What IRAs do well, some say, Roth IRAs do better. Both enable savings to grow untaxed, but only Roths allow withdrawals to go untaxed, too, as long as they're taken after age 59 and a half. Traditional IRAs can reduce current income taxes, which Roths can't, but Roths aren't subject to the required minimum distribution (RMD) that traditional IRA investors must make starting at age 72.

For high-income earners, though, Roths present a problem: You cannot use them if your modified adjusted gross income exceeds $140,000 in 2021, or $208,000 for married couples who file jointly.

Fear not. The "backdoor Roth IRA" is a legal workaround that enables high-income investors to sidestep that restriction. There are, however, a few caveats.

The backdoor Roth technique is deceptively simple.

First, open a traditional IRA, which you can now do at any age, thanks to 2019's Setting Every Community Up for Retirement Enhancement (SECURE) Act.

Second, convert the traditional IRA to a Roth IRA, which you can do regardless of your earnings.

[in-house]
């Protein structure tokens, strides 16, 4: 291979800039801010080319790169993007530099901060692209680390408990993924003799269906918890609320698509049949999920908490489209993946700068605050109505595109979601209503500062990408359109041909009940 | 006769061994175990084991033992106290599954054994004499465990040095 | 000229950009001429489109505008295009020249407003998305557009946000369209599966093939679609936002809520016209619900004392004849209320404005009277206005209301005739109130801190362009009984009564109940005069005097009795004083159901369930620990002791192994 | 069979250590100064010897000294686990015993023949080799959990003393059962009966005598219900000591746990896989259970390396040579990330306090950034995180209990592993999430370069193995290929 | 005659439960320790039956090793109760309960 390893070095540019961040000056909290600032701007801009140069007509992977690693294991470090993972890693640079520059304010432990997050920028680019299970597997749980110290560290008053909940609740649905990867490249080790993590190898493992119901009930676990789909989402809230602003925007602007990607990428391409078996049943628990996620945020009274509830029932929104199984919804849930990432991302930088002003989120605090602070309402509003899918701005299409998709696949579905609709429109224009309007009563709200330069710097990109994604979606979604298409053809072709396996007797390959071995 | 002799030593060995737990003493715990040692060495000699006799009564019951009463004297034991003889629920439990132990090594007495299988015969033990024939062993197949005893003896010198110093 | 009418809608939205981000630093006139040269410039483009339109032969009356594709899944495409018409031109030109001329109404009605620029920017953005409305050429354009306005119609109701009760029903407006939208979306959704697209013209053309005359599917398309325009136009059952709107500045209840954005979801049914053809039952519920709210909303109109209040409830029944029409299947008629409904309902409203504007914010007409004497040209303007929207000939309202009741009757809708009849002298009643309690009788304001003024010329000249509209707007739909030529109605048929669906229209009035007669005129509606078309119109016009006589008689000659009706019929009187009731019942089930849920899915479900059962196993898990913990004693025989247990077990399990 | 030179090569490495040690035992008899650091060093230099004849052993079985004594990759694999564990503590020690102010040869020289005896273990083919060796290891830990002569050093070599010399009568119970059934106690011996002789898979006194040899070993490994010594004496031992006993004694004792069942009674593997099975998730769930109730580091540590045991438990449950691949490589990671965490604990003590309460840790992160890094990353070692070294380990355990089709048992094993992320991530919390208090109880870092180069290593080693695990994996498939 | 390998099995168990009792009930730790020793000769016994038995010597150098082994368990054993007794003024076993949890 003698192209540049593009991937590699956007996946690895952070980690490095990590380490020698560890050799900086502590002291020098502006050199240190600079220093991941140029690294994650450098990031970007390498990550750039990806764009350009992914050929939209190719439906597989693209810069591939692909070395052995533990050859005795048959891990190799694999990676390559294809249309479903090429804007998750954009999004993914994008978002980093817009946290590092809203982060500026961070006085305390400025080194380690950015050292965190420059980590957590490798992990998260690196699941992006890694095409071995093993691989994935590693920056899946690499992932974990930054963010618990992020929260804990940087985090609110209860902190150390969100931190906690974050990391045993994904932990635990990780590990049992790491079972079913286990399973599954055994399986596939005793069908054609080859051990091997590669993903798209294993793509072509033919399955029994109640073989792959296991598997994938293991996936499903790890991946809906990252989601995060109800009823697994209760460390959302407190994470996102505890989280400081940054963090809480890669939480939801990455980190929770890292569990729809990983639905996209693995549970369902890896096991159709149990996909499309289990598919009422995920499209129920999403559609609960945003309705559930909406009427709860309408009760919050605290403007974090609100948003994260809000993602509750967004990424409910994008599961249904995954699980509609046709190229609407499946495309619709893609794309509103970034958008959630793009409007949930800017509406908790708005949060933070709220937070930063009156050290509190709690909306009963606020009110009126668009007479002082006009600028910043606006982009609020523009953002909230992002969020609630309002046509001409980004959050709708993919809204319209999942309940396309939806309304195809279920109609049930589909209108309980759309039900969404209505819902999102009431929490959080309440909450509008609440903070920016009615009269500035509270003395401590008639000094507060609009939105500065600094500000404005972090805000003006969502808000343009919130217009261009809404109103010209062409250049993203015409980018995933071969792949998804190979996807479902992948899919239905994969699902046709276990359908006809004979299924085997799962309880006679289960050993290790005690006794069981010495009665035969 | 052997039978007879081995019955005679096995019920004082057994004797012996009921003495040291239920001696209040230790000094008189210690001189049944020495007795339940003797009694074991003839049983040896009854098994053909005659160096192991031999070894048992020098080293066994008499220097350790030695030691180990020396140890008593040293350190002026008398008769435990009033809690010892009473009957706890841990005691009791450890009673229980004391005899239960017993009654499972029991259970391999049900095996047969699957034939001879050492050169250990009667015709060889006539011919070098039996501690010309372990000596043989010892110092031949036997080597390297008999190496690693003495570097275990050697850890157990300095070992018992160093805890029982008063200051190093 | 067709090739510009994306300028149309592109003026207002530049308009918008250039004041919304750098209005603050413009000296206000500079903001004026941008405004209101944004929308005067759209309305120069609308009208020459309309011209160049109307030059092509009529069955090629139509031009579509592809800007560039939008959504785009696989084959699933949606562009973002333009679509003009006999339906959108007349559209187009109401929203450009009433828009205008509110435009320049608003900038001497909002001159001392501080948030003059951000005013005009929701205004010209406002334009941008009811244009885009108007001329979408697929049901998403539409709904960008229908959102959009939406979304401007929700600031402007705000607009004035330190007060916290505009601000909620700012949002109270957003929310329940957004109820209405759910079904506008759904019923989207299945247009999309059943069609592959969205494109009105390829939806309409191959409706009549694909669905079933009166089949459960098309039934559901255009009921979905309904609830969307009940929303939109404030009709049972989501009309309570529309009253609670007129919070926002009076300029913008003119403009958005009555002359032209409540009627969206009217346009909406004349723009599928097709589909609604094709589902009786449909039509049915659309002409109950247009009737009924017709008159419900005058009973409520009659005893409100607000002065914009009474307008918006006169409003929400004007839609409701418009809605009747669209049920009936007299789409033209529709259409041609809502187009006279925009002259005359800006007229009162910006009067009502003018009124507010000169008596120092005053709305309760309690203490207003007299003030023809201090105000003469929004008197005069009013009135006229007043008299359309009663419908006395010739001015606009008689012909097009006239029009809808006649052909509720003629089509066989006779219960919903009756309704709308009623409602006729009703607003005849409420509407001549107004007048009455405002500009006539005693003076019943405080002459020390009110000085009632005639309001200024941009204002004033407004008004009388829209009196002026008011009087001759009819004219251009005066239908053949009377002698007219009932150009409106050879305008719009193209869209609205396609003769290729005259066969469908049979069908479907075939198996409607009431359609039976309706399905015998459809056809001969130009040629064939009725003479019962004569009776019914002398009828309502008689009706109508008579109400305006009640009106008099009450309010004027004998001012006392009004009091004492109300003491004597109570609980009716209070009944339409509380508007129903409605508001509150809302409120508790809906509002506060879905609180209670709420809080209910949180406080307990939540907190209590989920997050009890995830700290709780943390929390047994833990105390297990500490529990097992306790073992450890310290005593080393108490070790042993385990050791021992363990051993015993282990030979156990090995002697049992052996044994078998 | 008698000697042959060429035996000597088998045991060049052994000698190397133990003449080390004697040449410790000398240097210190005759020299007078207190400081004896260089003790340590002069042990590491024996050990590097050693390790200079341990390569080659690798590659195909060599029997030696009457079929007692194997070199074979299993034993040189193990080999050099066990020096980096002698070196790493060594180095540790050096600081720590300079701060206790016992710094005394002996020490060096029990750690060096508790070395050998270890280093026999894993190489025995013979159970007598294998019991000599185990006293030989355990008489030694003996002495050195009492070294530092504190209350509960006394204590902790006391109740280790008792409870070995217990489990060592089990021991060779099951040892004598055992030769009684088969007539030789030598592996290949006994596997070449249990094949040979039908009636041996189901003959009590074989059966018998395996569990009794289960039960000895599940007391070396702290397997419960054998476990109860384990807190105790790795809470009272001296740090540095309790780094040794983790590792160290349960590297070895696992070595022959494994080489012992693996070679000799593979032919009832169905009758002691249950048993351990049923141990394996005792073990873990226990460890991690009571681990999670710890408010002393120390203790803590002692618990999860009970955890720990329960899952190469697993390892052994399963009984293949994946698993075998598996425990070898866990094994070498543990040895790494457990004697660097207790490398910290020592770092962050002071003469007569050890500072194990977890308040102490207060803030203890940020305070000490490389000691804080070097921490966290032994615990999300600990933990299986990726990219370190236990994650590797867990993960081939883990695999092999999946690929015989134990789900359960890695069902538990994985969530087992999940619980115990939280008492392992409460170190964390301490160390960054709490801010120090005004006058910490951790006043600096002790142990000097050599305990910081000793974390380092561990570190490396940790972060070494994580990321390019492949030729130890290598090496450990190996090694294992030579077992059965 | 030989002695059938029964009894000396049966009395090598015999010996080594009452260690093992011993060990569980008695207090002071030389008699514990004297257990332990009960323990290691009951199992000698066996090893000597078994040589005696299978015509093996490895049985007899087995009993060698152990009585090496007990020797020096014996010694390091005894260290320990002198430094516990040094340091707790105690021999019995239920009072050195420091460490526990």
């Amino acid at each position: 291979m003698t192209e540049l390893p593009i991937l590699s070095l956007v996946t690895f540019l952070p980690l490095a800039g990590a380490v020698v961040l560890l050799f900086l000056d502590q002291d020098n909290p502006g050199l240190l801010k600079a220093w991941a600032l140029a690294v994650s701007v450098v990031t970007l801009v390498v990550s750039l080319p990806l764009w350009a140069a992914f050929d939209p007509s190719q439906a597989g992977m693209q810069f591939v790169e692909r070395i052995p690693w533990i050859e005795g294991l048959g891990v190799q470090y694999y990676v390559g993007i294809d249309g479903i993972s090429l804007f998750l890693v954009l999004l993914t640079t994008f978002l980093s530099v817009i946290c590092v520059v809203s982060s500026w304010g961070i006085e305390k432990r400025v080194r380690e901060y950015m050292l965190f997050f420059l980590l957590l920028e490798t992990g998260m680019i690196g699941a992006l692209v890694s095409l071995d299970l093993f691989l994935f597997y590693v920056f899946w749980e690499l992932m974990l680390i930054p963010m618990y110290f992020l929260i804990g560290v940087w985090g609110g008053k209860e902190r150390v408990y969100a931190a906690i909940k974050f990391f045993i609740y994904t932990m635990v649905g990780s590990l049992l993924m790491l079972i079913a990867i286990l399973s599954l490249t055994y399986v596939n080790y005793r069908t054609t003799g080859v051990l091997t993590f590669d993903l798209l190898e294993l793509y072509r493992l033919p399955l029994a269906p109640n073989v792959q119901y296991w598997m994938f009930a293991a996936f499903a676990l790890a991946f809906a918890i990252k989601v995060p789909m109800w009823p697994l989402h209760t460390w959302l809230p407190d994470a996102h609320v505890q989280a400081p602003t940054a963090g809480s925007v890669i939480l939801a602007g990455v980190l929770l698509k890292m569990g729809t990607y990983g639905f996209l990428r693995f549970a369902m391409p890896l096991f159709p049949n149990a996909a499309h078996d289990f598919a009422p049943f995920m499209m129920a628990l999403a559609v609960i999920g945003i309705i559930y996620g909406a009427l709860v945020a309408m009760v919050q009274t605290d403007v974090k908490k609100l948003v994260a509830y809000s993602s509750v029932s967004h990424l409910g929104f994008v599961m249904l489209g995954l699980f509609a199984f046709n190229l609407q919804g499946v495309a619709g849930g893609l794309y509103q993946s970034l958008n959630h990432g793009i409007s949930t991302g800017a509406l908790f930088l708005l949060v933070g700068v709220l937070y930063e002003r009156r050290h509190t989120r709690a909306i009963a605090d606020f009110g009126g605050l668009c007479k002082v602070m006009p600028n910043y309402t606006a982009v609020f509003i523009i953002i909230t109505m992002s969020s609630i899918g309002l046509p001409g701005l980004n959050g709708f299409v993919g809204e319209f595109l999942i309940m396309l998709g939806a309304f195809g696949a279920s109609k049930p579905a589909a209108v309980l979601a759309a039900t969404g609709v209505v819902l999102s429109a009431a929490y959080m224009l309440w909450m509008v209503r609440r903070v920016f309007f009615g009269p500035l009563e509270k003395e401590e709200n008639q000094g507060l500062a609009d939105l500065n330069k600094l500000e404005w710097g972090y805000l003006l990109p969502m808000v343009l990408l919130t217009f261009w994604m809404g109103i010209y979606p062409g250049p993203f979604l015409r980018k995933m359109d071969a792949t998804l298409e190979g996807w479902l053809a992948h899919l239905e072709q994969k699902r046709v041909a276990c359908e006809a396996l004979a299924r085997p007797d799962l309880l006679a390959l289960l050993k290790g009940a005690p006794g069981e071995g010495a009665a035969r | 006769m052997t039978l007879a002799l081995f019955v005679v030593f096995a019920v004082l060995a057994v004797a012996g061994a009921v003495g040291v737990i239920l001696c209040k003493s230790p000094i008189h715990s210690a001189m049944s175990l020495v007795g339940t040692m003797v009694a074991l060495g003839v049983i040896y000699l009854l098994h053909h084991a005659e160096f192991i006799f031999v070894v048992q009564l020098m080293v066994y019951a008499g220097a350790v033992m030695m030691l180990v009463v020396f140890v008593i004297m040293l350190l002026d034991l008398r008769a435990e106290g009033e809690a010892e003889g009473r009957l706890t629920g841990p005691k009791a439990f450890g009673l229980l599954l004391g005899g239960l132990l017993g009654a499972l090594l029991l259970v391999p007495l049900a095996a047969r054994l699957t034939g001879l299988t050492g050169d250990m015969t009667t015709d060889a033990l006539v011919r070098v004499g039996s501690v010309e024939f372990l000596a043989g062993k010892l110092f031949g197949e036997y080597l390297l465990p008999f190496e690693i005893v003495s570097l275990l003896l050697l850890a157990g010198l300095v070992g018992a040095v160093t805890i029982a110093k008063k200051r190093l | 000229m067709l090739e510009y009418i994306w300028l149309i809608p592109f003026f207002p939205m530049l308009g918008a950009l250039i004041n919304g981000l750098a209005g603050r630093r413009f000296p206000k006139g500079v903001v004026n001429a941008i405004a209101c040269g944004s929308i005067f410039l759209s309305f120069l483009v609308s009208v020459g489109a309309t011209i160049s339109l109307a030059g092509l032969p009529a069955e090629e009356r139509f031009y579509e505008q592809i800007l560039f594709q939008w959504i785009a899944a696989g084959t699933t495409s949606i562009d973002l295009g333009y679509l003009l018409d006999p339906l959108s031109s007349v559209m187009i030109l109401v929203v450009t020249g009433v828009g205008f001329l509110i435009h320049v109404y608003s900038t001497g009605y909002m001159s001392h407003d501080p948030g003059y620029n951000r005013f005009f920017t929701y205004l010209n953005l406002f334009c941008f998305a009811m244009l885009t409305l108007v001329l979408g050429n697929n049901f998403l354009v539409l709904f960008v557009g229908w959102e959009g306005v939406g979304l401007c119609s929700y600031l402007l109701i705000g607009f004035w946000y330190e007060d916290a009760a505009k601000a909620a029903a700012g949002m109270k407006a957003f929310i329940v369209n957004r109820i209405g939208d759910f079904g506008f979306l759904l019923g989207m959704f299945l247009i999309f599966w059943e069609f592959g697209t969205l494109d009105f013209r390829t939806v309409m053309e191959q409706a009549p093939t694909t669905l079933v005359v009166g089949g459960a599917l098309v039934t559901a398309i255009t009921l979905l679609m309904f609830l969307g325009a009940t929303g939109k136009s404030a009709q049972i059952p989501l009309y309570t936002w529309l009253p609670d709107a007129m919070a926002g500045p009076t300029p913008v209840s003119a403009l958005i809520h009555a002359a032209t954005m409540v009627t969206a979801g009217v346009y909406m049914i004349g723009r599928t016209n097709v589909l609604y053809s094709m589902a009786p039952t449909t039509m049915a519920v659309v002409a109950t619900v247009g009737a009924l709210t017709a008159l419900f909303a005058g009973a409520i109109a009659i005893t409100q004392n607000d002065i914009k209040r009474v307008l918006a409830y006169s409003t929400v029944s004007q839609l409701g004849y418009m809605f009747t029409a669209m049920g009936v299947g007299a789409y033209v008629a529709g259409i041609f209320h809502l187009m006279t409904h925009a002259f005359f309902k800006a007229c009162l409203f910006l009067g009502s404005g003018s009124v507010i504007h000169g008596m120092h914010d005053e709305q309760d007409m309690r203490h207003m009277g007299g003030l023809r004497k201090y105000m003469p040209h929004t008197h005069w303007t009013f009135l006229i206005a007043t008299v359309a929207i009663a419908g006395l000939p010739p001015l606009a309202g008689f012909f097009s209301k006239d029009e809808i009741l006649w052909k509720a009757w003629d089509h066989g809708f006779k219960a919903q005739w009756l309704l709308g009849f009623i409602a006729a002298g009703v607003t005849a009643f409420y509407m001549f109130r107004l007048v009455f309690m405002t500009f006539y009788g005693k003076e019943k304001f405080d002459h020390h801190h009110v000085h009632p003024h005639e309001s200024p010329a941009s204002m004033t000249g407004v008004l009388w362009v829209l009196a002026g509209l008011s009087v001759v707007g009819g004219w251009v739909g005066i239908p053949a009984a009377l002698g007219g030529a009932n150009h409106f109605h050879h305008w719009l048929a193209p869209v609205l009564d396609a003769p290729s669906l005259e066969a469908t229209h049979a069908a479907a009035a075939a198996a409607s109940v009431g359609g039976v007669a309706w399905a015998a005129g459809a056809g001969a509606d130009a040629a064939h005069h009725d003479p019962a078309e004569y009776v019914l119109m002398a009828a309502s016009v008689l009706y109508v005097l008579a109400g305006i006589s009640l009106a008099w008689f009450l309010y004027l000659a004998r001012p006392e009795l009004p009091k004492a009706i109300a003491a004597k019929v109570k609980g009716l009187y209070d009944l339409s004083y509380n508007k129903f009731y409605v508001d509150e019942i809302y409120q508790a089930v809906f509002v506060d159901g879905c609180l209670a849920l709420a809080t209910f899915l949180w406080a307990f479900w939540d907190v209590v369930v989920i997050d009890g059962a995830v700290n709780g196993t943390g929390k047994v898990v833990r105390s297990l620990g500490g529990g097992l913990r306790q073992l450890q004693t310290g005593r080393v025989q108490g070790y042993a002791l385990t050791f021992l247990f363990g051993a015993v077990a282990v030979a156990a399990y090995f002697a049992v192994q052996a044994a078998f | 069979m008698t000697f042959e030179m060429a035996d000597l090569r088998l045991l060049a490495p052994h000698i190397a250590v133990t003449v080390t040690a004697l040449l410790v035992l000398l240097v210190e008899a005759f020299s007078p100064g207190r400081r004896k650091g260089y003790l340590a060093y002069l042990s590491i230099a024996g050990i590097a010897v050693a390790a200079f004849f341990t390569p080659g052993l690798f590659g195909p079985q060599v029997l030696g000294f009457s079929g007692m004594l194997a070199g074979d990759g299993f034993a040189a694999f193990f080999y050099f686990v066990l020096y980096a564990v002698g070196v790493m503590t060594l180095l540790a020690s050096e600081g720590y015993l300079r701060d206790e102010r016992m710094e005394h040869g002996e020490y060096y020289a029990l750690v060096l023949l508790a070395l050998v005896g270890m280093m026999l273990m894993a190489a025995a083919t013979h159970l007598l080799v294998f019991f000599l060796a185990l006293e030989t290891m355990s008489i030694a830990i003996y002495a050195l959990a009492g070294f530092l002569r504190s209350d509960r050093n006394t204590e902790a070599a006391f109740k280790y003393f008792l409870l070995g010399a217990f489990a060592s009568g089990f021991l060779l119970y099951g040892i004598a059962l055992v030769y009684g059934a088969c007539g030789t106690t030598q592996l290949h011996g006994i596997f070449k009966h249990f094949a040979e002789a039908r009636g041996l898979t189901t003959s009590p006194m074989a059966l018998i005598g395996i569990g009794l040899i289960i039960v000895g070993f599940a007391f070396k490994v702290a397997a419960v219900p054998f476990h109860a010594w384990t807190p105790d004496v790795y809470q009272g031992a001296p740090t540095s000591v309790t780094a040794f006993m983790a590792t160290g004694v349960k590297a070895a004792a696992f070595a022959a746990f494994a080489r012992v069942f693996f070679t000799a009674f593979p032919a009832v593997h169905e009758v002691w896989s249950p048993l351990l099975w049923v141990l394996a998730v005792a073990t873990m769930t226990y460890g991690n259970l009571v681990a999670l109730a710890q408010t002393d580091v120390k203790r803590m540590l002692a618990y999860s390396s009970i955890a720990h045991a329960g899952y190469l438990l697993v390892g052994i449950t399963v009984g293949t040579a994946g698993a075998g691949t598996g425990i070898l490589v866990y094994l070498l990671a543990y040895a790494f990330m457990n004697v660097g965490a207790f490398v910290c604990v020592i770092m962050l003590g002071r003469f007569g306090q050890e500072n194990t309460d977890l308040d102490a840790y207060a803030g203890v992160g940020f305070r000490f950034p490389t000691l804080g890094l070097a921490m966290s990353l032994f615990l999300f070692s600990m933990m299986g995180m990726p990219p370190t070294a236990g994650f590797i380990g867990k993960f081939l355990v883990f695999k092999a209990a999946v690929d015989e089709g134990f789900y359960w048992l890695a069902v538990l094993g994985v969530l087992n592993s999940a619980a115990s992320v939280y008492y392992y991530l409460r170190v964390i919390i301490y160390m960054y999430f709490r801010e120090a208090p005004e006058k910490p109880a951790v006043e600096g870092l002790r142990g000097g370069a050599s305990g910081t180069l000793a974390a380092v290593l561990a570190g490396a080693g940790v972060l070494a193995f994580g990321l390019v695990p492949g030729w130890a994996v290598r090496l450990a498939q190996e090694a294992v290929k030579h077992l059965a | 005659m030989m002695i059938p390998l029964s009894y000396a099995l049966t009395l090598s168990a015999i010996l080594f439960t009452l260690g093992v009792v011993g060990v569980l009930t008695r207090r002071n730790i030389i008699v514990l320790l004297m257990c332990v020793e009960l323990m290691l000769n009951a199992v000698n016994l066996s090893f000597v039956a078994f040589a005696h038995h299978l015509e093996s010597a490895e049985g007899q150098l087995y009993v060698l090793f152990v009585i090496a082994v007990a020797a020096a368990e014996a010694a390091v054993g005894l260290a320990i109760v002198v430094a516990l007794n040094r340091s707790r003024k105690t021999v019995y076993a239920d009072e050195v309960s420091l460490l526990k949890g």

"With the backdoor Roth, you essentially have an annual opportunity to move taxable funds in your savings to a Roth IRA, where these funds will grow tax-free for the rest of your life ... and, if they are needed, they can be withdrawn tax-free in retirement," said Ed Slott, a CPA and IRA expert in Rockville Centre, N.Y. "That’s a pretty good deal."

Slott is a big believer in the backdoor Roth. These funds, he said, "are simply changing pockets from taxable accounts to tax-free accounts. I would do that all day long."

You can't actually contribute more than $6,000 a year to a Roth IRA, or $7,000 annually if you're 50 or older, whether it's a direct investment or a conversion. That may be why some high earners aren't interested.

"The backdoor Roth is often overlooked because of the relatively small amount of money in play for this particular high-income demographic," said Tom Henske of Fifth Avenue Financial in New York City.

Some 401(k) plans, however, allow you to convert as much as $58,000 a year to a Roth IRA. This is known as a "mega backdoor Roth conversion."

If the conversion comes from a pre-tax account, such as most traditional IRAs and 401(k)s, it's considered a taxable event just like any other distribution would be. But even if it comes from an after-tax IRA, it'll still be partially taxable if you own any pre-tax IRAs—traditional, SEP, or SIMPLE. That's because the IRS considers every IRA you own as one entity (unless it's inherited), per the IRA Aggregation Rule.

"You do not look only at the particular account you just converted," said Natalie B. Choate, a  lawyer in Wellesley, Mass., and an expert on IRA topics. "You must look at all of the person's traditional IRAs."

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